Department of Medicine, McGill University, Montreal, Canada
Received Date: February 24, 2017; Accepted Date: March 15, 2017; Published Date: March 24, 2017
Citation: Dobkin PL (2017) Facing Death Mindfully. J Palliat Care Med 7:303. doi:10.4172/2165-7386.1000303
Copyright: © 2016 Mbamalu ON, et al. This is an open-access article distributed under the terms of the Creative Commons Attribution License, which permits unrestricted use, distribution, and reproduction in any medium, provided the original author and source are credited.
Visit for more related articles at Journal of Palliative Care & Medicine
One Sunday night, well past midnight, while my body was motionless and my mind roamed, Naomi summoned me. I felt the urgency of her plea in the crux of my being. I sensed that Naomi was slipping into a quandary. Where was she? Her cries were loon-like. I blindly cast a lifeline into dark waters. It sank. Waves, like breath, moved in and out as they met the shore. The smell of pines permeated the nocturnal air. My heart beat startled me into wakefulness. The time had come.
The next morning I called the oncology department. The nurse on duty informed me that Naomi was in Room W6.25 of the hospital palliative care wing. I slipped into an indigo dress, cancelled my morning appointments and wandered into my garden. Memories of Naomi flooded my mind. The garden offered spring blossoms. I gently gathered white tulips and wrapped them so they would not wilt. Sorrow replaced the anguish I felt upon wakening from the dream.
Other deaths, tucked away in the recesses of my mind emerged as I drove to the hospital. They were: the twinkle in my father’s eyes as he recognized me just before he lapsed into a coma; my mother-in-law’s parched lips hours before she took her last breath; and a 96 year old woman’s bitter battle to grasp life, despite her advanced age.
I met Naomi’s husband for the first and last time when I entered Room W6.25. He was short with thinning hair, dressed in dark slacks and a wrinkled gray shirt. His face looked strained; dark circles rimmed his eyes. I let go of what I had heard about him during Naomi’s psychotherapy sessions and simply shook his hand. His suffering was all that mattered now. He thanked me for coming as he edged toward the door. Before leaving us alone he said, “Naomi spoke highly of you; you meant a great deal to her.” He used the past tense.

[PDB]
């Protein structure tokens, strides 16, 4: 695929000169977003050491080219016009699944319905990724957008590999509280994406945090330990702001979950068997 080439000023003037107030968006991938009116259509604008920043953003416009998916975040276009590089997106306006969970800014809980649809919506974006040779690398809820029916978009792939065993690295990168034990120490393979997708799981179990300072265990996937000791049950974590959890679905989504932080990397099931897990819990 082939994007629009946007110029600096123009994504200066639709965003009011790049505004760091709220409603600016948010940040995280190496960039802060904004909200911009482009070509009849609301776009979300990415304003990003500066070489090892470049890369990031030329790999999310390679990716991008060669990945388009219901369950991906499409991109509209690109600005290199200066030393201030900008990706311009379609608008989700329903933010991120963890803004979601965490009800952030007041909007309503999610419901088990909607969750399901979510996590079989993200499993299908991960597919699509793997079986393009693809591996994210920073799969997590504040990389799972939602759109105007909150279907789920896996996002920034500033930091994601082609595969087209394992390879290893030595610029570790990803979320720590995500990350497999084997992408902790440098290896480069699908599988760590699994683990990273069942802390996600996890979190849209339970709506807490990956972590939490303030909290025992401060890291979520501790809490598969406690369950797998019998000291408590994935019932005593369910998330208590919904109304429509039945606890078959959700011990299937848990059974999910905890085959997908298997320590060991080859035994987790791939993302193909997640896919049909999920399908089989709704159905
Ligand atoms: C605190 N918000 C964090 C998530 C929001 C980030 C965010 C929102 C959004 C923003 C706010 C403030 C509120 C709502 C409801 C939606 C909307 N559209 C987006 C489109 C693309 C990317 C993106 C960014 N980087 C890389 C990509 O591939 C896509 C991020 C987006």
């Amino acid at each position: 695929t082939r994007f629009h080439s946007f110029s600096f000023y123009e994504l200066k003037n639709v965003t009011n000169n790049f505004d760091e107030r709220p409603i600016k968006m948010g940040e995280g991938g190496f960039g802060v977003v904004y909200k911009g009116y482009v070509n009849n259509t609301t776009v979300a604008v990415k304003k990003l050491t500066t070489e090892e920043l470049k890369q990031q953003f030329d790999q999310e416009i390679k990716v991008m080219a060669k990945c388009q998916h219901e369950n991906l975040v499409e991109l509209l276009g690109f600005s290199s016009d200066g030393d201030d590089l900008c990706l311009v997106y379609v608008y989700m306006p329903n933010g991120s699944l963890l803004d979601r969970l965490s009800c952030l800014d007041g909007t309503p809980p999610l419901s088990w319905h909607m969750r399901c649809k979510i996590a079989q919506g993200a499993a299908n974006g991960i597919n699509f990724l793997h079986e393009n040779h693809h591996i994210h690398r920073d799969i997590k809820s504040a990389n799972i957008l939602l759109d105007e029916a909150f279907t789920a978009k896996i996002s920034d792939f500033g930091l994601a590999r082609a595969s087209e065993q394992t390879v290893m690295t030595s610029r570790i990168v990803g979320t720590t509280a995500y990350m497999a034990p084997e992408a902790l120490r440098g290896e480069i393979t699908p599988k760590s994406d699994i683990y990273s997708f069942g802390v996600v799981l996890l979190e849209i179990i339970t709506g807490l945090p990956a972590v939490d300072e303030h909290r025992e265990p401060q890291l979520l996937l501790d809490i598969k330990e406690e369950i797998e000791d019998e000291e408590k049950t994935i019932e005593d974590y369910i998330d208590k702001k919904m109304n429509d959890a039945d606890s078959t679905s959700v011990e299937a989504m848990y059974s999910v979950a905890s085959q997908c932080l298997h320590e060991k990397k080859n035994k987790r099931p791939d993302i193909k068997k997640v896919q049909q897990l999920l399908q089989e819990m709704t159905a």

Bouquet in hand, I approached the woman, once my patient, who became my sister in that moment. Naomi’s dry lips parted into a slight smile. She noticed the flowers. There was no vase in the room so I set them down next to the bed. It no longer mattered how long they lasted. Forgoing the hospital chair, I sat close to Naomi’s frail body. A cotton blanket covered the smallness of it. The bed was so narrow that the warmth of our two bodies mingled. Silence was the most fitting response during this final meeting.
The time had come. Our eyes spoke for us. They transmitted the precious love we felt for one another. My breath was deep and steady. This helped me to be fully present with Naomi, whose breath seemed to take its cue from mine. We sat quietly until it was time for me to leave. Then, I moved closer so I could whisper into Naomi’s ear, “Let go into the Light. Where you are going is full of Light.” We both felt the heat of it; we witnessed the whiteness of it; and sorrow evaporated in the truth of it.
While leaving the room I noticed the world below the 4th floor hospital room window. Cars were clogging the roads, people were scurrying here and there, and the sun was shining brightly. The world seemed oblivious to the drama of Naomi’s life ending. While I was not, I knew that I too would go about my day, but not without another soul embedded in my heart, next to my father and my grandmother.
Epstein describes key characteristics of mindfulness in medicine such as being attentive in the present moment and remaining in tune with one’s own thoughts and feelings so as to be receptive and responsive to other’s needs . Staying engaged and offering one’s presence invites healing even when curing is no longer possible. Marr writes, “…when I enter a patient’s room I like to drop it all [charted information, test results] and go in without an agenda . I like to use myself as an ‘instrument’ of care…And I need to calibrate myself to receive the information.” In other words, arrive with an open, curious mind, a “beginner’s mind” given how unique each person and exchange is.
When I entered the hospital room I was conscious of the full range of my feelings and memories about our previous sessions. I sensed that her dark anger and fear of death had faded into the past. She and I accepted her fate. My intention was to offer her my presence one last time. Awareness of breath helped me stay in the present moment. We both allowed silence to prevail until a voice transmitted a message of hope. I had not planned to say those words. Our therapeutic alliance  was strong enough that I could allow my heart to guide me to do what was called for. Smith states, “Dying can teach us about trusting.” Naomi and I learned the lesson, just in time .
Make the best use of Scientific Research and information from our 700 + peer reviewed, Open Access Journals